As for RE, the electricity suppliers are clearly confident that with research into RE still in its early days, yet still able to replace more conventional generation, they have no need to build new powerhouses, because by the time the ones that they own are worn out (in some cases 20-30 years) RE will have grown up.
"Developing Economies" is the more modern political correct term for "3rd world"
"Emerging Economies" is the correct term for countries like the UAE which are almost there.
The Australian Economy is doing ok to good, you won't get an argument from me on that and MT either deliberately or inadvertently seems to be doing an ok in the economy side of things. I bailed out from another thread on this because I see Don's view of the world from his desk in suburban Adelaide somewhat morbid. However Don is correct in somethings and that is we are being de-industrialised and with it economic diversity and job diversity. We have a growing workforce that are struggling to find alt work because their skills are completely useless in the more modern digital world. I'm not just talking guys who work mining machines or work on furnaces, I'm talking engineering, science and Management roles as well.
Australia has every major ingredient to be a major player in the aluminium sector from mine to final alloy, but will be lucky to be even exporting the mineral in the next 30 years because of a twisted ideology. This to me is economic stupidity! Canada makes much more Aluminium than Australia and yet they don't even refine alumina. We should be pumping out at least 5mt a year of the metal. We are even cheaper than China!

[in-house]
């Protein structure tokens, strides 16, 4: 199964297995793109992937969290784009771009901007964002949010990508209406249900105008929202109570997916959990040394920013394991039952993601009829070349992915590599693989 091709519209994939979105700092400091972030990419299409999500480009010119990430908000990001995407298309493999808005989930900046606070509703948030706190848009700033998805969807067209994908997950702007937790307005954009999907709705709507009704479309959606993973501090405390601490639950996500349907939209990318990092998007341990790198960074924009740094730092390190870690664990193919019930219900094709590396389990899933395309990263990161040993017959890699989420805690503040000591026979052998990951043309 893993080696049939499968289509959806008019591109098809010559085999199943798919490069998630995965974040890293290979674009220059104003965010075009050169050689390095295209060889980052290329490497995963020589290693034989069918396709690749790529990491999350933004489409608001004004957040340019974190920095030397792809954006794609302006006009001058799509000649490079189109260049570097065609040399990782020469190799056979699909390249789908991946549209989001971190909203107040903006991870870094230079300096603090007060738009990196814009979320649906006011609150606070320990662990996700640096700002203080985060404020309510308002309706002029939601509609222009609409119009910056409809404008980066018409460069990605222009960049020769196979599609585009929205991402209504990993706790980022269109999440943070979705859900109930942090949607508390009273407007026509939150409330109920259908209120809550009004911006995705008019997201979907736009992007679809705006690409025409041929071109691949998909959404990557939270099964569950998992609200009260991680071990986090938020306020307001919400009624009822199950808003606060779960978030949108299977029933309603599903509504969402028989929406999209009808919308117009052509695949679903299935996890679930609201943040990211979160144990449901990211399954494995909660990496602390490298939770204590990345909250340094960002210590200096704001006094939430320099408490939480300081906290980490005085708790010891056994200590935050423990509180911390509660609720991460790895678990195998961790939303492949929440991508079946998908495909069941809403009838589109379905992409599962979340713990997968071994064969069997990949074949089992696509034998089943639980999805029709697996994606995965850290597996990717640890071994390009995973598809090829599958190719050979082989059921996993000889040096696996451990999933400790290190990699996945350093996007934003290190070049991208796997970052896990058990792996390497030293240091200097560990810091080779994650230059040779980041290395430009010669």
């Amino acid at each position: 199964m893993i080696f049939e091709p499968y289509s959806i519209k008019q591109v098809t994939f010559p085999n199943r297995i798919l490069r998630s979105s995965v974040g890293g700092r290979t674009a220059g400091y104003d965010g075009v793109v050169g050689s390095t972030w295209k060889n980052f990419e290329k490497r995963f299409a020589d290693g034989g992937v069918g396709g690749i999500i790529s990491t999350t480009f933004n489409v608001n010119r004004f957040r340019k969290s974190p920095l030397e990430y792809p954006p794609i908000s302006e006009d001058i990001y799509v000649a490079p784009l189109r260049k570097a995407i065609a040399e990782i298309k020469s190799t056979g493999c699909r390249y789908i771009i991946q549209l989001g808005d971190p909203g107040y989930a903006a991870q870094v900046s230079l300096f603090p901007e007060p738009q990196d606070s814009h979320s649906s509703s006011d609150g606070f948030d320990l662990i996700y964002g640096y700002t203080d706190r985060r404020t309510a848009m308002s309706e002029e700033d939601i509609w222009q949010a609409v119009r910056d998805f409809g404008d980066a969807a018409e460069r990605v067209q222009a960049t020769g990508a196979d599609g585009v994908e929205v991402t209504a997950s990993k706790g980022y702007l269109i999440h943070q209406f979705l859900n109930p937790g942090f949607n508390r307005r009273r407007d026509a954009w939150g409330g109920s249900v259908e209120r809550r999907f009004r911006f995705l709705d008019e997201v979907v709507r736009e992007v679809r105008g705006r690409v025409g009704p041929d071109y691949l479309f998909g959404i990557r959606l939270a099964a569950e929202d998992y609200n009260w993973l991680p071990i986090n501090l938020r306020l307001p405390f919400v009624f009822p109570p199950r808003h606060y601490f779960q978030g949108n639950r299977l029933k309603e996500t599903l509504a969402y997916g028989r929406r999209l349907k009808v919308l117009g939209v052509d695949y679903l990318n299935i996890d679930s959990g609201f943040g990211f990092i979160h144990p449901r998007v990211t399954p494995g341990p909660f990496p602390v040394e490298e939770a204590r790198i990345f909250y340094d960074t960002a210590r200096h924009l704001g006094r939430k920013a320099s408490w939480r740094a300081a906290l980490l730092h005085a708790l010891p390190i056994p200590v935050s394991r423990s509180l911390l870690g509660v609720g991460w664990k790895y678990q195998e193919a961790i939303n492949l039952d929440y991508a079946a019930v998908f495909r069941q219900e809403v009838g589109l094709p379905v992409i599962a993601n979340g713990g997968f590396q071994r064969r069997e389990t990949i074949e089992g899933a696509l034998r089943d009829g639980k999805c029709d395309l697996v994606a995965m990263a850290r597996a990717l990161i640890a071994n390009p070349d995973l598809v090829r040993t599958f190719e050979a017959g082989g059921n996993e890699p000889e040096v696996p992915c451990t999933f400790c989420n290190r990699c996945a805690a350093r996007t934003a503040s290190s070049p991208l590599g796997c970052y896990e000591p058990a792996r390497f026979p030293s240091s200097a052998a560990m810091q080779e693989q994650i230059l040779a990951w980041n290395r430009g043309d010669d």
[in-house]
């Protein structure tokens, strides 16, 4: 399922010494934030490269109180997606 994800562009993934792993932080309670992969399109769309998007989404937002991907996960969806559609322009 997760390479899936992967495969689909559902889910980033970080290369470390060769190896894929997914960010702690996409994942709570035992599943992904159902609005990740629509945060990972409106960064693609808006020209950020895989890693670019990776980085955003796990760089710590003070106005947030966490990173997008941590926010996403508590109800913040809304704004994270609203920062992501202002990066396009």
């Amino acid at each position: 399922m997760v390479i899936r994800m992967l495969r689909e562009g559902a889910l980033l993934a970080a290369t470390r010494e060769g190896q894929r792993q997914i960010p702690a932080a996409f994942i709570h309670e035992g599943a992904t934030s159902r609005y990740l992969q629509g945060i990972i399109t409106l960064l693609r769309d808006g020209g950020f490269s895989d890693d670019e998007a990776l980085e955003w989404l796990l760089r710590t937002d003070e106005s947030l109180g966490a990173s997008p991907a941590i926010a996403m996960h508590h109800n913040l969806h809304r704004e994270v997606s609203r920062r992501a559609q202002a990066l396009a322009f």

Nuclear, 8-10 years development time is only that long if you want it to be, I've heard Dr Karl quote 15 years. Construction time for a 4 turbine plant in a hot climate in middle of no where is 6 years for turbine 1, then 18mths for each after. For coal is 3-4 years for the first turbine. Only politics slows it down. The engineering is well known.
On price of nuclear power, it used to be consider more expensive as base load than coal, but with operating costs around US$60-80/MW in most countries, this aligns with Australia's whole prices of 2017 and cheaper than 2018. Currently nuclear is the only non-CO2 emitting energy source that can replace coal in baseload and potentially 10GW of generation capacity should have started 10 years ago, coming on line recently and continued to do so over the next 10 years if we were serious about phasing out coal. A full lifecycle industry could have been built around it and also sold and exported fuel and waste processing.